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Bookstore Readings

posted June 15, 2010

Posted by Mariko Fujinaka in Bookselling book design books marketing trends

Amy Karol book reading

Do you attend bookstore readings? I am fortunate to live in Portland, Oregon, home to many bookstores, including the venerable Powell’s Books. I could probably go to a bookstore reading on a daily basis, and I often read through the listings in the local paper with great interest. The truth, though, is that I rarely go to bookstore readings. I never gave it much thought other than to attribute it to laziness, but then I saw this article, “The Dreaded Question: What is a ‘Reading’?” in the Huffington Post. The piece is by bookstore owner Alex Green, who talks about how the label “reading” is not quite accurate. He writes that “many of us are reluctant to attend a reading because we don’t know what one is, and we become afraid that something egregiously uncomfortable, or boring, is going to happen.” Green then goes on to explain that readings, at least at his bookstore, are engaging and lively discussions.

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Lending a Hand to the Little Guy

posted January 11, 2010

Posted by Mariko Fujinaka in Bookselling books independent


Let’s say you’re a small, independent bookseller that unfortunately happens to be down the street from some giant megastore chain that offers deep discounts on the same books you’re trying to sell at full retail price. You’re probably out of luck and better off opening a hot dog stand, right? Well, maybe not. I just read an article about such a case in England.

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Books = Gifts

posted December 18, 2009

Posted by Mariko Fujinaka in Bookselling marketing

books giftsThe holidays are a great time for giving books, but sometimes we need a little help coming up with book ideas. You might want to take a look at Books = Gifts for some book recommendations. The campaign is sponsored by Random House, but that doesn’t mean all the book suggestions are for Random House books. The website has book recommendations broken down by category and also provides links to other sites. If that’s not enough, Books = Gifts has a Facebook page, and you can also follow them on Twitter (use hashtag #booksgifts).

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Get the Latest in Literary Fiction at . . . Target?

posted August 10, 2009

Posted by Mariko Fujinaka in Bookselling books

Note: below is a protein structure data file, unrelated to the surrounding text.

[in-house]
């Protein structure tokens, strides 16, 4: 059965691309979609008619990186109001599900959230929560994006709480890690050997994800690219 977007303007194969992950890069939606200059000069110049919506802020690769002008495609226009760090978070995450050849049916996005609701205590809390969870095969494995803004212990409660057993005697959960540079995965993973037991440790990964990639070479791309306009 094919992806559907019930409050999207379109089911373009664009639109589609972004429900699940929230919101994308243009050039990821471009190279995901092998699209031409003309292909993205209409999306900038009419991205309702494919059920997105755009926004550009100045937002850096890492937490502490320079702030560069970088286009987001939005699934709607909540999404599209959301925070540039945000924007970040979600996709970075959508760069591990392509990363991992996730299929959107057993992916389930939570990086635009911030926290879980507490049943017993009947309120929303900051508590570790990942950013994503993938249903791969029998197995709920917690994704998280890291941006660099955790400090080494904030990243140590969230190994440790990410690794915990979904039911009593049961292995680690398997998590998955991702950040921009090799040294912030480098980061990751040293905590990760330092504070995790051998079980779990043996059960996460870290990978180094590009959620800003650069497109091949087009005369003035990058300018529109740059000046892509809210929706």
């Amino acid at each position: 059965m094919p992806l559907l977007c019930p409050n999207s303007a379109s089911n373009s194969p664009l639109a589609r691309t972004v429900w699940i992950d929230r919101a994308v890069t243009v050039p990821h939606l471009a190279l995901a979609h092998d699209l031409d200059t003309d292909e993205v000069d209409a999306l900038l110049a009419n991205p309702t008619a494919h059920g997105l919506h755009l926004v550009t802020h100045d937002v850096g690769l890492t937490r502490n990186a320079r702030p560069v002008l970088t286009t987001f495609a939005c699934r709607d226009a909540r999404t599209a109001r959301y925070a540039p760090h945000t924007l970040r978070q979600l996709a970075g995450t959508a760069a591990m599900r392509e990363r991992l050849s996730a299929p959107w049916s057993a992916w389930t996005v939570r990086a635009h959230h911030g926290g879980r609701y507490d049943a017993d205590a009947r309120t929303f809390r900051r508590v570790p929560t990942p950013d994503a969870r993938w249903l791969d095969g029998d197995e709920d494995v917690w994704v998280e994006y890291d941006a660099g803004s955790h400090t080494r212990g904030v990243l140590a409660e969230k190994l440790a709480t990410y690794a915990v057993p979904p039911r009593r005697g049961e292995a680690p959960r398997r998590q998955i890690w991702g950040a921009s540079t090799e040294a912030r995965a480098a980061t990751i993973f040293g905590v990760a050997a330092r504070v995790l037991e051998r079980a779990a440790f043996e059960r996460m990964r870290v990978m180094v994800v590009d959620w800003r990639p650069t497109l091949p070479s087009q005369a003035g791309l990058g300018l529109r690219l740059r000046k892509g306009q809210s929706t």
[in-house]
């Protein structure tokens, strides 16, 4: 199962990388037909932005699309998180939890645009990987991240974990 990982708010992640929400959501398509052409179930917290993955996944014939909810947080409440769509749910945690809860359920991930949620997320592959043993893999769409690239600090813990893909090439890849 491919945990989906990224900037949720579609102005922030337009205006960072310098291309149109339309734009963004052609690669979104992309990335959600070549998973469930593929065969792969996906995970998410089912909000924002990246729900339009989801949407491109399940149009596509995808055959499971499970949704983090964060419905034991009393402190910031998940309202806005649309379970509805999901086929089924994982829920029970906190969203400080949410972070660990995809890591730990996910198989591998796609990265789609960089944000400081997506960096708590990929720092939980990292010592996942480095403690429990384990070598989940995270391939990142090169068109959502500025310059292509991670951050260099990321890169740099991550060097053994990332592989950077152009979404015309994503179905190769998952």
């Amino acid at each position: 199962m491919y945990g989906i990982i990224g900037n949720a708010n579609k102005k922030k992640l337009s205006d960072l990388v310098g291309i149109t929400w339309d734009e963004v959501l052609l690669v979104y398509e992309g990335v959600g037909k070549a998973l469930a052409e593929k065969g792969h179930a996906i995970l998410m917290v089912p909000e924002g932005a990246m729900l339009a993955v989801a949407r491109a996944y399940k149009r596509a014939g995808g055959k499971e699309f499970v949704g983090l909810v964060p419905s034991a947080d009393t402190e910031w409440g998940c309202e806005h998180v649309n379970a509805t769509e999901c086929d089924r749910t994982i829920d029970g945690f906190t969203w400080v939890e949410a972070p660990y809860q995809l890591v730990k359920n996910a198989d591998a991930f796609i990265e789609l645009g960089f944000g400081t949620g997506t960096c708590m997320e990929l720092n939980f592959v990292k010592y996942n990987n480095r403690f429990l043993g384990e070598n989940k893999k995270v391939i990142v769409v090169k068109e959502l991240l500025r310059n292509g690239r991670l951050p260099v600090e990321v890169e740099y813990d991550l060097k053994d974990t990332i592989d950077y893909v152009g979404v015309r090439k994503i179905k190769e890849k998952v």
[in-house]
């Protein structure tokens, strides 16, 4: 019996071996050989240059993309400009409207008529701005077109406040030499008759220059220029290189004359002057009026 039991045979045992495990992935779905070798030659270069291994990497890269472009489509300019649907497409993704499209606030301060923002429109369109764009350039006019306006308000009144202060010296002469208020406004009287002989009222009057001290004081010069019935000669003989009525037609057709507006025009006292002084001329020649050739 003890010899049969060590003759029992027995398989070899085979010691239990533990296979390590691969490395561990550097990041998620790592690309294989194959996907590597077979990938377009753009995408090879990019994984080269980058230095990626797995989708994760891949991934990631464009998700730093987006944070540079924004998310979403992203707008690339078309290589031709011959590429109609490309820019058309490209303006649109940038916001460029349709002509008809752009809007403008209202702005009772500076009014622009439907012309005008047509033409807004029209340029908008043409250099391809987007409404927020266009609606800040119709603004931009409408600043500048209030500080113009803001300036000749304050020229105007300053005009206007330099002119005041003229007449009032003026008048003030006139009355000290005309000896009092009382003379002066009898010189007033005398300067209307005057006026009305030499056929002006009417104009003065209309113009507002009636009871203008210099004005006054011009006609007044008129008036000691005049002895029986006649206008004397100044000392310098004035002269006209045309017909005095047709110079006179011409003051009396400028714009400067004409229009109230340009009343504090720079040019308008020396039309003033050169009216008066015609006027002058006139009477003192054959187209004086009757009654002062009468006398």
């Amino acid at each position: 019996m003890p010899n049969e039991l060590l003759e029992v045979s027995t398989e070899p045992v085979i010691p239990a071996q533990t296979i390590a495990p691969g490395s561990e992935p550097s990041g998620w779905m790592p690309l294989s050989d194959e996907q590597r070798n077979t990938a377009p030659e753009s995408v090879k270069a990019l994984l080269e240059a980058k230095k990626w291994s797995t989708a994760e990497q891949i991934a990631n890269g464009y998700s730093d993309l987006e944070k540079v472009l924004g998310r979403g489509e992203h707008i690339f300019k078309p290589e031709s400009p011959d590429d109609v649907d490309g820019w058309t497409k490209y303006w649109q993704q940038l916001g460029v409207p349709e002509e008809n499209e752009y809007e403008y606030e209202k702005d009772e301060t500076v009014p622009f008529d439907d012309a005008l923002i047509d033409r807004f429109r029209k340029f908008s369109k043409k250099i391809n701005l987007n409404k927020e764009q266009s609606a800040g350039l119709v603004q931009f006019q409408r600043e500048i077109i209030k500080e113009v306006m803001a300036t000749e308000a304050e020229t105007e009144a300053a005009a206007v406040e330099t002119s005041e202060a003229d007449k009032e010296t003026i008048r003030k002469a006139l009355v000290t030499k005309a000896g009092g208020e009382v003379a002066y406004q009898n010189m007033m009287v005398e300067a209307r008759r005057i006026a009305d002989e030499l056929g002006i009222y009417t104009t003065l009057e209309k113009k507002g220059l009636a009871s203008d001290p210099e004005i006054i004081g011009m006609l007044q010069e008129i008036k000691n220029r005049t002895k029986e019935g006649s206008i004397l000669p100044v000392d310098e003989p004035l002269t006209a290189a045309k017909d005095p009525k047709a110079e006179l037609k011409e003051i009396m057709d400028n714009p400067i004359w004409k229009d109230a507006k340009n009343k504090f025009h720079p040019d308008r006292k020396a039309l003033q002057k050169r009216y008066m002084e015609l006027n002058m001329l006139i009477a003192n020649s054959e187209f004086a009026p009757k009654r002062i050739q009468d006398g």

Book Lurking at Target
Image by theunquietlibrarian via Flickr

I confess that I am quite fond of Target. I like the company’s commitment to innovative design, whether it’s in fashion or housewares or paper goods. As I make my rounds at Target, I occasionally stop at the book section, but only if I just finished a book and need an immediate replacement. I guess I should linger a bit longer in the books, though, because according to this article in the New York Times, Target is making rock stars out of some relatively unknown writers.

Though Target sells its share of best sellers and mainstream, mass-market choices, it also has its own book club, called Bookmarked Club, and features many new titles, or at least new to the majority of readers. And Target has succeeded in generating impressive sales for many of these books: Sarah’s Key by Tatiana de Rosnay was released in hardback in 2007 and had sold only about 2,000 copies when Target decided to promote the paperback edition as its Bookmarked Club Pick. Target sold 145,000 copies. You can’t really argue with figures like that!

Some other interesting points in the article include the fact that Target’s book selection is really quite small, about 2,500 titles per store. In contrast, bookselling-behemoth Barnes & Noble has about 200,000 titles per store. Target also displays its book offerings in a manner meant to attract buyers: featured titles are set on displays at the ends of aisles, and most books are shelved with the covers facing out (yes, sometimes you can judge a book by its cover).

Go Green with Your Business Cards

posted May 27, 2009

Posted by Mariko Fujinaka in uncategorized

I love the idea of business cards with multiple purposes. Business cards are a necessity for many, but they’ve always seemed rather wasteful to me. Even cards with great designs don’t do much other than take up space in a drawer.


I was thrilled, then, to see this business card-bookmark hybrid printed by Pinball Publishing. It’s so clever and utilitarian! This particular business card is for a clothing store, but a bookmark business card would be appropriate for a bookstore or publishing house, wouldn’t it?



The sky is the limit when it comes to creative business cards. Maybe a balloon isn’t incredibly practical, but it’s fun and memorable. The rubber band business card, though? Definitely practical and fun! You can find both of these images, as well as a number of other nicely designed business cards, at this site.

I’m sure there are many more interesting ideas out there. How about business cards that double as coasters? Cards with valuable instructions on them? Any ideas out there? Do you have a multipurpose business card?

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